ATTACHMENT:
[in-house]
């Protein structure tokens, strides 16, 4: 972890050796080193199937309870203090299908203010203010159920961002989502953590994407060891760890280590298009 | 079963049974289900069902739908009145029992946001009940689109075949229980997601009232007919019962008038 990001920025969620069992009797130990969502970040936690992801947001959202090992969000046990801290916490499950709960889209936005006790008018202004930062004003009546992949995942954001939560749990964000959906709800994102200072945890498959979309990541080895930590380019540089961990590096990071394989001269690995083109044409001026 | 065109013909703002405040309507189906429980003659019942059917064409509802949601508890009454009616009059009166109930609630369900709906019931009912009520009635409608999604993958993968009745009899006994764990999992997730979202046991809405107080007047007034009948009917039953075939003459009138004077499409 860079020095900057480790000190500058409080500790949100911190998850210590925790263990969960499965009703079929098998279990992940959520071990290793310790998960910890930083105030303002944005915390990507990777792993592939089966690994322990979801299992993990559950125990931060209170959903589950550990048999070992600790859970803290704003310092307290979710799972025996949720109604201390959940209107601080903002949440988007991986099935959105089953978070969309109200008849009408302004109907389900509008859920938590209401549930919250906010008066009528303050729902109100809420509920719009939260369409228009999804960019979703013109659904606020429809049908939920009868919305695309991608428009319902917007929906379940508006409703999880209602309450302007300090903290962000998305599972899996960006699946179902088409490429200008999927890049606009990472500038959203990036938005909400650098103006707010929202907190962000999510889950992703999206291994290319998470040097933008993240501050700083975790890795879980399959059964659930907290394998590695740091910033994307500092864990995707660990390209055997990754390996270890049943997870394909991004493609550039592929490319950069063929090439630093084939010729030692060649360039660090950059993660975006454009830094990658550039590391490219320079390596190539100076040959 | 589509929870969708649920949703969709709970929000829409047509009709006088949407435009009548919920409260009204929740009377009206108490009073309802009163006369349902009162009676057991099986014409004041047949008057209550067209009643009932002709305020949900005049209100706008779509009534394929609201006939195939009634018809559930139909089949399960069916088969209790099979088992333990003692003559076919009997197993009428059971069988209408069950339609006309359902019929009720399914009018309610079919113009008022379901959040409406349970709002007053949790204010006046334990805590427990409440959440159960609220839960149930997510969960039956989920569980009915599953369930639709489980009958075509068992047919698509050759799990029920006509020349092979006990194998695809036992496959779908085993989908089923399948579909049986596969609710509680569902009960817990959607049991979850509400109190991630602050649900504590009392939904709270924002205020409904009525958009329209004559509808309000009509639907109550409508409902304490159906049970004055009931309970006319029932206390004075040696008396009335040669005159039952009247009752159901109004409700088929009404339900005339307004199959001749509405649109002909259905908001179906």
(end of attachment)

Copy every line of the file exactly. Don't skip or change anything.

[in-house]
């Protein structure tokens, strides 16, 4: 972890050796080193199937309870203090299908203010203010159920961002989502953590994407060891760890280590298009 | 079963049974289900069902739908009145029992946001009940689109075949229980997601009232007919019962008038 990001920025969620069992009797130990969502970040936690992801947001959202090992969000046990801290916490499950709960889209936005006790008018202004930062004003009546992949995942954001939560749990964000959906709800994102200072945890498959979309990541080895930590380019540089961990590096990071394989001269690995083109044409001026 | 065109013909703002405040309507189906429980003659019942059917064409509802949601508890009454009616009059009166109930609630369900709906019931009912009520009635409608999604993958993968009745009899006994764990999992997730979202046991809405107080007047007034009948009917039953075939003459009138004077499409 860079020095900057480790000190500058409080500790949100911190998850210590925790263990969960499965009703079929098998279990992940959520071990290793310790998960910890930083105030303002944005915390990507990777792993592939089966690994322990979801299992993990559950125990931060209170959903589950550990048999070992600790859970803290704003310092307290979710799972025996949720109604201390959940209107601080903002949440988007991986099935959105089953978070969309109200008849009408302004109907389900509008859920938590209401549930919250906010008066009528303050729902109100809420509920719009939260369409228009999804960019979703013109659904606020429809049908939920009868919305695309991608428009319902917007929906379940508006409703999880209602309450302007300090903290962000998305599972899996960006699946179902088409490429200008999927890049606009990472500038959203990036938005909400650098103006707010929202907190962000999510889950992703999206291994290319998470040097933008993240501050700083975790890795879980399959059964659930907290394998590695740091910033994307500092864990995707660990390209055997990754390996270890049943997870394909991004493609550039592929490319950069063929090439630093084939010729030692060649360039660090950059993660975006454009830094990658550039590391490219320079390596190539100076040959 | 589509929870969708649920949703969709709970929000829409047509009709006088949407435009009548919920409260009204929740009377009206108490009073309802009163006369349902009162009676057991099986014409004041047949008057209550067209009643009932002709305020949900005049209100706008779509009534394929609201006939195939009634018809559930139909089949399960069916088969209790099979088992333990003692003559076919009997197993009428059971069988209408069950339609006309359902019929009720399914009018309610079919113009008022379901959040409406349970709002007053949790204010006046334990805590427990409440959440159960609220839960149930997510969960039956989920569980009915599953369930639709489980009958075509068992047919698509050759799990029920006509020349092979006990194998695809036992496959779908085993989908089923399948579909049986596969609710509680569902009960817990959607049991979850509400109190991630602050649900504590009392939904709270924002205020409904009525958009329209004559509808309000009509639907109550409508409902304490159906049970004055009931309970006319029932206390004075040696008396009335040669005159039952009247009752159901109004409700088929009404339900005339307004199959001749509405649109002909259905908001179906």